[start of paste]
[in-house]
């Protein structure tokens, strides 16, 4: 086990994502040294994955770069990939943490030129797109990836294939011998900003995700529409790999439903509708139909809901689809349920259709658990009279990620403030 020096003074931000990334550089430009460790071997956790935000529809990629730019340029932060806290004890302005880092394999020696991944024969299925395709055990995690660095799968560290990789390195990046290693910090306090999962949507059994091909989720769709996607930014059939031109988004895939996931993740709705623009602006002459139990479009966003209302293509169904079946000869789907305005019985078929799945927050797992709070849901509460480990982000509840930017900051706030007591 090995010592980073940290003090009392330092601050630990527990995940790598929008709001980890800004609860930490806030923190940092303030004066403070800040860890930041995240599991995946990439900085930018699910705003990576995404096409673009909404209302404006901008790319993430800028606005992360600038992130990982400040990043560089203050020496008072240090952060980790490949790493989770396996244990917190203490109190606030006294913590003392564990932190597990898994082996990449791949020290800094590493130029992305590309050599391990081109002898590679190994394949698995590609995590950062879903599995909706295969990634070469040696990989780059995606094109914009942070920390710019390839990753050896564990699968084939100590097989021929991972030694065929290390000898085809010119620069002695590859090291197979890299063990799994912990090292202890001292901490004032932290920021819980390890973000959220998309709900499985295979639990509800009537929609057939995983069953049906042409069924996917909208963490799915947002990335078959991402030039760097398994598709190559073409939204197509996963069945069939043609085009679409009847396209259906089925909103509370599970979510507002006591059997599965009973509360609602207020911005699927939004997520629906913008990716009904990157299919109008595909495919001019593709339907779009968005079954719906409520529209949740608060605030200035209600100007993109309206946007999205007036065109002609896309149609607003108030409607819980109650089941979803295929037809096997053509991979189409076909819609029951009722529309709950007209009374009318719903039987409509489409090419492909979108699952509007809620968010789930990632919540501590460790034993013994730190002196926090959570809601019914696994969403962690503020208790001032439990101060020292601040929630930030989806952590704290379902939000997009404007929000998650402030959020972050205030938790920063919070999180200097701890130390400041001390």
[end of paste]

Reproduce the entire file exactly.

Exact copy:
[in-house]
């Protein structure tokens, strides 16, 4: 086990994502040294994955770069990939943490030129797109990836294939011998900003995700529409790999439903509708139909809901689809349920259709658990009279990620403030 020096003074931000990334550089430009460790071997956790935000529809990629730019340029932060806290004890302005880092394999020696991944024969299925395709055990995690660095799968560290990789390195990046290693910090306090999962949507059994091909989720769709996607930014059939031109988004895939996931993740709705623009602006002459139990479009966003209302293509169904079946000869789907305005019985078929799945927050797992709070849901509460480990982000509840930017900051706030007591 090995010592980073940290003090009392330092601050630990527990995940790598929008709001980890800004609860930490806030923190940092303030004066403070800040860890930041995240599991995946990439900085930018699910705003990576995404096409673009909404209302404006901008790319993430800028606005992360600038992130990982400040990043560089203050020496008072240090952060980790490949790493989770396996244990917190203490109190606030006294913590003392564990932190597990898994082996990449791949020290800094590493130029992305590309050599391990081109002898590679190994394949698995590609995590950062879903599995909706295969990634070469040696990989780059995606094109914009942070920390710019390839990753050896564990699968084939100590097989021929991972030694065929290390000898085809010119620069002695590859090291197979890299063990799994912990090292202890001292901490004032932290920021819980390890973000959220998309709900499985295979639990509800009537929609057939995983069953049906042409069924996917909208963490799915947002990335078959991402030039760097398994598709190559073409939204197509996963069945069939043609085009679409009847396209259906089925909103509370599970979510507002006591059997599965009973509360609602207020911005699927939004997520629906913008990716009904990157299919109008595909495919001019593709339907779009968005079954719906409520529209949740608060605030200035209600100007993109309206946007999205007036065109002609896309149609607003108030409607819980109650089941979803295929037809096997053509991979189409076909819609029951009722529309709950007209009374009318719903039987409509489409090419492909979108699952509007809620968010789930990632919540501590460790034993013994730190002196926090959570809601019914696994969403962690503020208790001032439990101060020292601040929630930030989806952590704290379902939000997009404007929000998650402030959020972050205030938790920063919070999180200097701890130390400041001390």